View of Braidburn Valley Park - May

Braidburn Valley Park


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Orienteering is a map-based adventure sport that involves navigating around a course of control points in an outdoors setting. The control points are marked on an orienteering map and the challenge is to use the map to decide the best route to complete the course, either simply for enjoyment or, if you like a bit of competition, in the quickest time.  You can run, jog or walk as you like – orienteering is for everyone who enjoys being outside!

Braidburn Valley Park has a permanent orienteering course with 21 control points around the park. The orange and white control point plaques are mounted on low wooden posts (see image).  The control points have a number at the top left-hand side and two letters at the bottom right.

The courses start near the main entrance to the Park at its north end, just off Greenbank Crescent. The park involves familiar terrain with few challenges (just watch out for slippery mud on the slopes if wet) so is a great place try out orienteering and highly suitable for school or youth groups and families.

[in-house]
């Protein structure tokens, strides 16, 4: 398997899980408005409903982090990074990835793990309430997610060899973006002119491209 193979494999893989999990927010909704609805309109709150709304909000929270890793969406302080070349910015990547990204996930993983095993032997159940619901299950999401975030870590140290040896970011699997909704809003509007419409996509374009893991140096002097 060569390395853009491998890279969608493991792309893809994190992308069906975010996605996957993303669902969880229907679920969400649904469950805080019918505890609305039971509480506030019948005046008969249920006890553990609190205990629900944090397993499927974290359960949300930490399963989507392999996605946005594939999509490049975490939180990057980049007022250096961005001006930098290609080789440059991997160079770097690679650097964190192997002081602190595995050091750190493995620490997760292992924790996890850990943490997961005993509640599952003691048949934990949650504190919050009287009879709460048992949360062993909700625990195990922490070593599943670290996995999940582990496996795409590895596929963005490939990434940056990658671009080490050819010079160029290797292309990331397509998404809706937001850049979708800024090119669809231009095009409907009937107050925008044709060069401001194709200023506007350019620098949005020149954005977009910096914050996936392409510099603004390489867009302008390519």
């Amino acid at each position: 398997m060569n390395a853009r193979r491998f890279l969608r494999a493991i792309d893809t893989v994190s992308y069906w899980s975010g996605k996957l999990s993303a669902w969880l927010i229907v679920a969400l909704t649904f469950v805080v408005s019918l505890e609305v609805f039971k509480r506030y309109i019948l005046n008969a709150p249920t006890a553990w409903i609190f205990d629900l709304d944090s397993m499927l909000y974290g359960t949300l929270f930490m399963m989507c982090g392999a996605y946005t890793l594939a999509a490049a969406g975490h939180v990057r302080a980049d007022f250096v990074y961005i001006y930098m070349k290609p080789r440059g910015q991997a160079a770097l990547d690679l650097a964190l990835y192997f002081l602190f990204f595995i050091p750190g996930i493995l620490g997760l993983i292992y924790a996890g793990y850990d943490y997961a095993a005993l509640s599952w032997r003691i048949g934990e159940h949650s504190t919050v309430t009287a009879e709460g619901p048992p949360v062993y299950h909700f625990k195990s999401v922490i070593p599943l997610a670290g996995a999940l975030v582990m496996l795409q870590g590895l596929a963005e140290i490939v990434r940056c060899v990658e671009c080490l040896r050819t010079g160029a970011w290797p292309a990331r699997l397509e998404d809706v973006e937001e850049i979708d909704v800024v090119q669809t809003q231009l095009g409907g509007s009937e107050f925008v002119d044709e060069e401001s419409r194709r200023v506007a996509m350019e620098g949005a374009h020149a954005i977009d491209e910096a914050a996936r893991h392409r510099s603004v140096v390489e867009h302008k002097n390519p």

Braidburn Valley Park – Orienteering Maps

Courses are available of varying lengths and navigational challenge. There are three shorter courses of around 1km and three longer ones of around 1.8km.

To download course maps, visit,

or access the Braidburn Valley courses page directly via

You can also access these using the Maprun smartphone orienteering app, which enables you to orienteer using your phone. The app will show you the course map and uses GPS technology to confirm you’ve reached the correct control (visible on the ground with the marker post too, for Permanent Orienteering Courses), as well as give you a time that you can compare with other people who’ve done the course.  More information on smartphone orienteering visit

Information on orienteering map symbols can be found here:

Want to find out more about Orienteering?

There are Permanent Orienteering Courses and Mapruns all over the country, including others in Edinburgh (e.g., Craigmillar Castle Park) as well as in West Lothian around Livingston (e.g., Dechmont Law and Almond Park).  You can download maps from local club websites, or the British Orienteering Portal at

To find out more about orienteering contact Interlopers, or another local club in the area. The Edinburgh Southern Orienteering Club ( is also Edinburgh-based, and East Lothian Orienteers (, Kingdom of Fife Orienteers ( and Forth Valley Orienteers ( are also active nearby too.

More information can also be obtained from Scottish Orienteering,